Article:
Interchangeable parts are perhaps one of the greatest and least-discussed engineering inventions. These are parts that are designed to fit in any device of the same type, rather than being designed for one specific item, and they revolutionized the world of manufacturing. With their development, the groundwork for mass manufacturing and distribution was laid, and the Industrial Revolution was born.
Most people take interchangeable parts for granted. When a car breaks down, for example, drivers know that they can order parts and have them installed by a mechanic. These parts are made in a centralized manufacturing facility and stored until they are needed, and they fit in all cars of the same make, model, and year. Often, manufacturers even standardize parts across several models and years to make replacement parts even easier to access.
Prior to the late 1700s, such a thing would have been unthinkable. Every manufactured item, from clocks to carriages, was made by hand, with parts uniquely crafted for that particular item. If the item broke, it needed to be brought to a skilled craftsman for repair, and this craftsman would either repair the damaged part or fabricate a new one. This was an expensive and time consuming process, and many handmade goods had unreliable performance records; cannons, for example, could easily misfire or develop other problems in operation.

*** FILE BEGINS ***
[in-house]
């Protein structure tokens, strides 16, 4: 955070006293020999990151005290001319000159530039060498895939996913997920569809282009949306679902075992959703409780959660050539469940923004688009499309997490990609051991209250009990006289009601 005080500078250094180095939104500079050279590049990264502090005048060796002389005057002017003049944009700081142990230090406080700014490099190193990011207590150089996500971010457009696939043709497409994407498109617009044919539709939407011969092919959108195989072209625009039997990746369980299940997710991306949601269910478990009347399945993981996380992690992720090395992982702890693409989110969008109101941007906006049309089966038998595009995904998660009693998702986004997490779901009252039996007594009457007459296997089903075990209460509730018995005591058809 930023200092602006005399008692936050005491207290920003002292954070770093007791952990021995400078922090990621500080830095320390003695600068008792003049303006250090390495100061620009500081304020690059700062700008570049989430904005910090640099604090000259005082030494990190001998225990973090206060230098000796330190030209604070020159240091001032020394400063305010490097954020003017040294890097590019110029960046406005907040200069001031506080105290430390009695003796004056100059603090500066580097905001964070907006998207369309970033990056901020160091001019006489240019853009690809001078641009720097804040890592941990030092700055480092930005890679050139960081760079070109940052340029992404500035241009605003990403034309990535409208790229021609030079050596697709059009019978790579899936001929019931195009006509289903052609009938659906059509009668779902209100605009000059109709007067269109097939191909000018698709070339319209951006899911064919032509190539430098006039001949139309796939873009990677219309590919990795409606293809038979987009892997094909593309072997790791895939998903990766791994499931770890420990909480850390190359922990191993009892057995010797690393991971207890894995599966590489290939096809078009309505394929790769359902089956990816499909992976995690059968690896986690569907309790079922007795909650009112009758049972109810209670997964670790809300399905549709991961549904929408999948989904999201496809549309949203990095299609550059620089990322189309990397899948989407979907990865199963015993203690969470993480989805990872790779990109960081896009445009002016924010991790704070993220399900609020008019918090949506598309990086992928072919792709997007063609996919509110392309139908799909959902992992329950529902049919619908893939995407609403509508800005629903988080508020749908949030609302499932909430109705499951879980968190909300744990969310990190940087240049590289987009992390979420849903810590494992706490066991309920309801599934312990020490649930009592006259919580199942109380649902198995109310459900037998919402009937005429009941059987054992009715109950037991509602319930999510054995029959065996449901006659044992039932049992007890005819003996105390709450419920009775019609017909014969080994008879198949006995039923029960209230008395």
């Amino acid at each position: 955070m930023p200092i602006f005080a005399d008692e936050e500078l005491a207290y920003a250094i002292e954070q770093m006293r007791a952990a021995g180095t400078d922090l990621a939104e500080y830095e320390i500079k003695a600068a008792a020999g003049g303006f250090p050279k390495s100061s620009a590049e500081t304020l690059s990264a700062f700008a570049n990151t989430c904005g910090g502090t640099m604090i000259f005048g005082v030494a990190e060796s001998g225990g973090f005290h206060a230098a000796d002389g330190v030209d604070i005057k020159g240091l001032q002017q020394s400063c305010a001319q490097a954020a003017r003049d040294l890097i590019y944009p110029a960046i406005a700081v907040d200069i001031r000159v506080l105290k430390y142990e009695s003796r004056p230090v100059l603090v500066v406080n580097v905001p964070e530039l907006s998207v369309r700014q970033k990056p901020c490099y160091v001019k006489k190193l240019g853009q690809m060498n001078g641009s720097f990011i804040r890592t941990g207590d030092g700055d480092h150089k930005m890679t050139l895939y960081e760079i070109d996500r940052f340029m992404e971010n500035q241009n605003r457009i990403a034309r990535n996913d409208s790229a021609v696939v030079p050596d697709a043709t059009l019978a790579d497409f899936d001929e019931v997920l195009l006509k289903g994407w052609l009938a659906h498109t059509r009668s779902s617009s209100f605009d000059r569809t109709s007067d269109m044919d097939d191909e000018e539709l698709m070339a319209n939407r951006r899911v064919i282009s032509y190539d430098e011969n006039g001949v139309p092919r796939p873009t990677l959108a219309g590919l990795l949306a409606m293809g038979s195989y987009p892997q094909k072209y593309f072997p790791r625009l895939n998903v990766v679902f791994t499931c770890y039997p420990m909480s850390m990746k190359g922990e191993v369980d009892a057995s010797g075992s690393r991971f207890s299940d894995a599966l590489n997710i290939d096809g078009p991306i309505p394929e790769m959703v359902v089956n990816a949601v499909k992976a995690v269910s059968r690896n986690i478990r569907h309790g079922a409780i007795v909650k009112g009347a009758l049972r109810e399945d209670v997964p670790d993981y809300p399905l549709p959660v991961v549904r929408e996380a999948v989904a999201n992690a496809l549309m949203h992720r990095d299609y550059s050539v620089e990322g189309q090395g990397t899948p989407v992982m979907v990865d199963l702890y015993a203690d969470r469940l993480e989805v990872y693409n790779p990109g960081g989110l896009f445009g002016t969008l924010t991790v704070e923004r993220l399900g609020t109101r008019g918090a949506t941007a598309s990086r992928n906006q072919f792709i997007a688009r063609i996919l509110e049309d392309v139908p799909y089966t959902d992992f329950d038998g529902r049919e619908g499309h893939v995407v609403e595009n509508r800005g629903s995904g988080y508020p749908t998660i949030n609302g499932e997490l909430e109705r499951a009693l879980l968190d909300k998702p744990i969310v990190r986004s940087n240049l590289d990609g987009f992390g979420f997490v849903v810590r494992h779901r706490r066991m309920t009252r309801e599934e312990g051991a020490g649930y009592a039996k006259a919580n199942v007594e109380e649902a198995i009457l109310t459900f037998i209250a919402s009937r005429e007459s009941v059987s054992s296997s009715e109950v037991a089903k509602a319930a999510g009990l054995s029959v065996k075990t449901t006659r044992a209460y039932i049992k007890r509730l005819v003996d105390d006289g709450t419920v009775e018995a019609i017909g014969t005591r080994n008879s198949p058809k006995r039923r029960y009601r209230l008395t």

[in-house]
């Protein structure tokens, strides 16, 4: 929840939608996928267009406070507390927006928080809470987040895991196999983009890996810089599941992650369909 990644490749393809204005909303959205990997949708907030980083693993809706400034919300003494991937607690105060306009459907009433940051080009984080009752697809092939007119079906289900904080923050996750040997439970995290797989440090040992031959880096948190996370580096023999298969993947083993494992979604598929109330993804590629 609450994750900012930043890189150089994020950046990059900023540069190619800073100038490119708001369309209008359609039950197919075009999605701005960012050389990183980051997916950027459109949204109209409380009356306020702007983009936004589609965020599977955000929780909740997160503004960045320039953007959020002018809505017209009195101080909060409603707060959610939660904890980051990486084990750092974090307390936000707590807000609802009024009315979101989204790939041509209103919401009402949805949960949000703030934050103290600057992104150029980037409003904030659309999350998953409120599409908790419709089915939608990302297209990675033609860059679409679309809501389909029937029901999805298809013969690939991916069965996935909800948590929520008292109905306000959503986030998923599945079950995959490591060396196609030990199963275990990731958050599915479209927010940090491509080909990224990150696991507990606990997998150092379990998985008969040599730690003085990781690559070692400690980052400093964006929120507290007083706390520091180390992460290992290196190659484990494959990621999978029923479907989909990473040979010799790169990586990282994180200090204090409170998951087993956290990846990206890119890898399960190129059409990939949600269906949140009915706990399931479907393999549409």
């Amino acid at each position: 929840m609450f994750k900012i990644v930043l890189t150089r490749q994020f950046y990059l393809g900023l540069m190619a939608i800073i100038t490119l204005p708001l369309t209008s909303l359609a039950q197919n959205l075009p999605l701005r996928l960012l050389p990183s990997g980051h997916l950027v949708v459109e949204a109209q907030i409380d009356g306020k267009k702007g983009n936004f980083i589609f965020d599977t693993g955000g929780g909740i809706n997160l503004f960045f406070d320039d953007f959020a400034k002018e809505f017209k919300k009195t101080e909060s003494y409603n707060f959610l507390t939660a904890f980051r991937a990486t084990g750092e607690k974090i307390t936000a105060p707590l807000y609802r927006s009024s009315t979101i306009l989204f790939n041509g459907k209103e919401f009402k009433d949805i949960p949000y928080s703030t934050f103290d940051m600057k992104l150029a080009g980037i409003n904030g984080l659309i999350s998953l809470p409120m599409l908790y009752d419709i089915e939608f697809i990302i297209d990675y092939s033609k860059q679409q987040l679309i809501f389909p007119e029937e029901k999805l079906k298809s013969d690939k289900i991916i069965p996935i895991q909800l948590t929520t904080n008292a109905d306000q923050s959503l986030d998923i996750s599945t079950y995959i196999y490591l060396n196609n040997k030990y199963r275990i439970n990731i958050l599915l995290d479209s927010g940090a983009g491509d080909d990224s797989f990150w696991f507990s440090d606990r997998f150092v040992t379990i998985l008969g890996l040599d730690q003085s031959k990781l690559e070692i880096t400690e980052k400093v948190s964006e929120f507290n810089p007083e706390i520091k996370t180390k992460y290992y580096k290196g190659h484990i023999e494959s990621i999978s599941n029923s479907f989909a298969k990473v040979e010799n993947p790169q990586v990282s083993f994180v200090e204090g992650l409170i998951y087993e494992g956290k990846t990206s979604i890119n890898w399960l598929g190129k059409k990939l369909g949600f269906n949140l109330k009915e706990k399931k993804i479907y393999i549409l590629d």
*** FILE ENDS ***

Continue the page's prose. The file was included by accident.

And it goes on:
In the late 1700s, several manufacturers of guns came up with the idea of making guns with interchangeable parts. In one notable demonstration, Eli Whitney brought ten guns into the United States Congress, broke them into their component parts, scrambled the parts, and then put the guns back together. His demonstration proved that it was possible to make parts that were truly interchangeable, and demonstrated their clear benefits: when a gun failed in the field, instead of sending it out for repair, a soldier could quickly replace a missing or damaged part and keep on fighting.
Whitney failed to take the next logical step, which would have been devising equipment to make these parts on a factory line. His guns were fabricated by hand by skilled gunsmiths. John Hall, Simeon North, and Eli Terry did take this step, however, developing equipment that could be used for mass production of products. Today, the concept seems entirely unremarkable and quite logical, but it was nothing short of a miracle for the world of industry.